We all have a personal responsibility to slow the spread of COVID-19. It is imperative that we protect each other by doing the things that have been proven to work. They are wearing masks, practicing social distancing, good hygiene and getting vaccinated.
We all want to return to a strong economy and normal day-to day activities! However, as we watch the news reports we see that one minute cases are going down, and the next minute the spread is rampant.
We pat ourselves on the back thinking we have done a good job wearing our mask and social distancing. The next moment we relax, take off our mask to have lunch with a friend, and forget to put it back on until much later, taking the chance of exposing ourselves and our family, friends, co-workers and others we come in contact with, to COVID.
Statistics as of Monday, April 26 reported that Lycoming County remains at a very high risk level of exposure with an average of 37 cases per day, about the same as the average two weeks before. Since the beginning of the pandemic, at least 1 in 10 Lycoming County residents have been infected, a total of 11,195 reported cases. Several of our neighboring counties, Columbia, Union, Clinton, and Potter have recently moved up into the extremely high risk level for exposure again.
I am old enough to remember going with my family to get the polio vaccine in the early 1960’s. Polio was devastating. Once gotten, it is incurable. I watched one of my favorite Sunday school teachers struggle with polio. Thankfully that vaccine has eradicated the disease in most places.
We are not sure what the long term physical effects of this pandemic will be, but the crisis of grieving following COVID-19 is very much upon us. Many grieve the loss of loved ones, and many more are now impaired with its physical or psychological effects.
We are all grieving the more abstract losses too – the loss of familiar routines, of schooling and carefree childhoods, of socialization, of breathing safely in public and of embracing loved ones and reaching out to comfort or encourage a friend.
In the midst of all these changes what does one do?
If you are now fully vaccinated, your guidelines have been loosened. You might start by inviting a friend or family member over, who is also fully vaccinated, for a cup of coffee or tea. You can feel more at ease taking public transportation, or going to the store.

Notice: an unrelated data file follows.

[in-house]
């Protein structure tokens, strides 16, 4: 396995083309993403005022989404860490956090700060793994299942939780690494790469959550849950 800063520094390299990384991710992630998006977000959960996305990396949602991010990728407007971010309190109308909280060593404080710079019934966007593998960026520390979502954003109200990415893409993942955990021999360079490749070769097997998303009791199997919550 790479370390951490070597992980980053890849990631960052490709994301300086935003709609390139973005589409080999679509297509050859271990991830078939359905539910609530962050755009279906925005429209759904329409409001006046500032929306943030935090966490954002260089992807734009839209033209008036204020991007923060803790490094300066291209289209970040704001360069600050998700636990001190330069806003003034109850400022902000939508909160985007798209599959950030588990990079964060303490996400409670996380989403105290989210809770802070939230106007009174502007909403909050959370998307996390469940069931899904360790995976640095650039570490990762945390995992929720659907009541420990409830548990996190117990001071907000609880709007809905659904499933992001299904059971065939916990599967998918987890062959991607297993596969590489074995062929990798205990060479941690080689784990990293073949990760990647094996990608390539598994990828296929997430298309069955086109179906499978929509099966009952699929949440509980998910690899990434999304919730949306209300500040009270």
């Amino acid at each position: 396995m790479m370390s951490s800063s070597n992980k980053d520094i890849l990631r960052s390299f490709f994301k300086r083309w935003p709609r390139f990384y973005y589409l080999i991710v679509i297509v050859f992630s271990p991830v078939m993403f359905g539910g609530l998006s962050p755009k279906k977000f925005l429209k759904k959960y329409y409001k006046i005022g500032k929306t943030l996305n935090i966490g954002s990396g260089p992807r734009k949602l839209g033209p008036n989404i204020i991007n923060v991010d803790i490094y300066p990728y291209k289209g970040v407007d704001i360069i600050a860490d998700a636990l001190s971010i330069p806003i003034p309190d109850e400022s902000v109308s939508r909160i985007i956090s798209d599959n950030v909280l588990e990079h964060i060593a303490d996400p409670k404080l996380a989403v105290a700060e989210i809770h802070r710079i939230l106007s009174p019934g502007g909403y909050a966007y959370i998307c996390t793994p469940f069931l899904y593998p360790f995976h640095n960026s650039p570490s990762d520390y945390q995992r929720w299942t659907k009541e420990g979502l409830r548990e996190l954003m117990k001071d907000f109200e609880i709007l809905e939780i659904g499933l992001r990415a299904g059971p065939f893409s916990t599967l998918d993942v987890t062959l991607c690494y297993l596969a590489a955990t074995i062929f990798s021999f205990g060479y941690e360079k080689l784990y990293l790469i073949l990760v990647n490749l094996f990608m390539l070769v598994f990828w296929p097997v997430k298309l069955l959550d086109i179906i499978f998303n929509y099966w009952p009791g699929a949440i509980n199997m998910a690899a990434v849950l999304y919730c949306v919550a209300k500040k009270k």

Since most Americans are not yet fully vaccinated, those of us who are must keep our mask on when you are around many people. However, rest easier knowing that the CDC has now determined that both the Pfizer and Moderna vaccines are 90% effective in preventing a fully vaccinated person from being infected (stats are not in for J&J.)
I hate to sound like a broken record, but getting your vaccine is really the best way to show your love for family and friends. If someone gets COVID-19 it can be fatal. There is a 79-99% survival rate, depending on whose statistics you use. Even using the 99% survival rate, that means if every American got infected with the virus more than 3.5 million Americans would die from a disease we have an effective and safe vaccine to prevent. That seems cruel. If there were no vaccine we would all be screaming for one to be developed and approved now!
It can get worse too. The longer we let this virus spread, the more chance it has to mutate into more contagious and deadlier variants. Widespread vaccination is the only way to mitigate the pandemic without millions of deaths and prolonged economic and social hardship.
April 29th – May 2nd, marked the one-year anniversary of the first COVID deaths in Lycoming County. That Sunday folks gathered on the lawn of the hospital to remember the lives lost, thank healthcare and essential workers for their sacrifices, and receive a message of hope for the future, at an interfaith prayer service planned by United Churches of Lycoming County andUPMC Williamsport Regional Medical Center.
Let’s end COVID! by showing the signs of your love for your family and friends – masking and social distancing as necessary, getting your vaccination, and encouraging others to do the same.
Rev. Gwen Bernstine of Williamsport, is a pastor and retired from United Churches of Lycoming County where she served as part of their ecumenical staff for 30 years. She is a member of Let’s end COVID!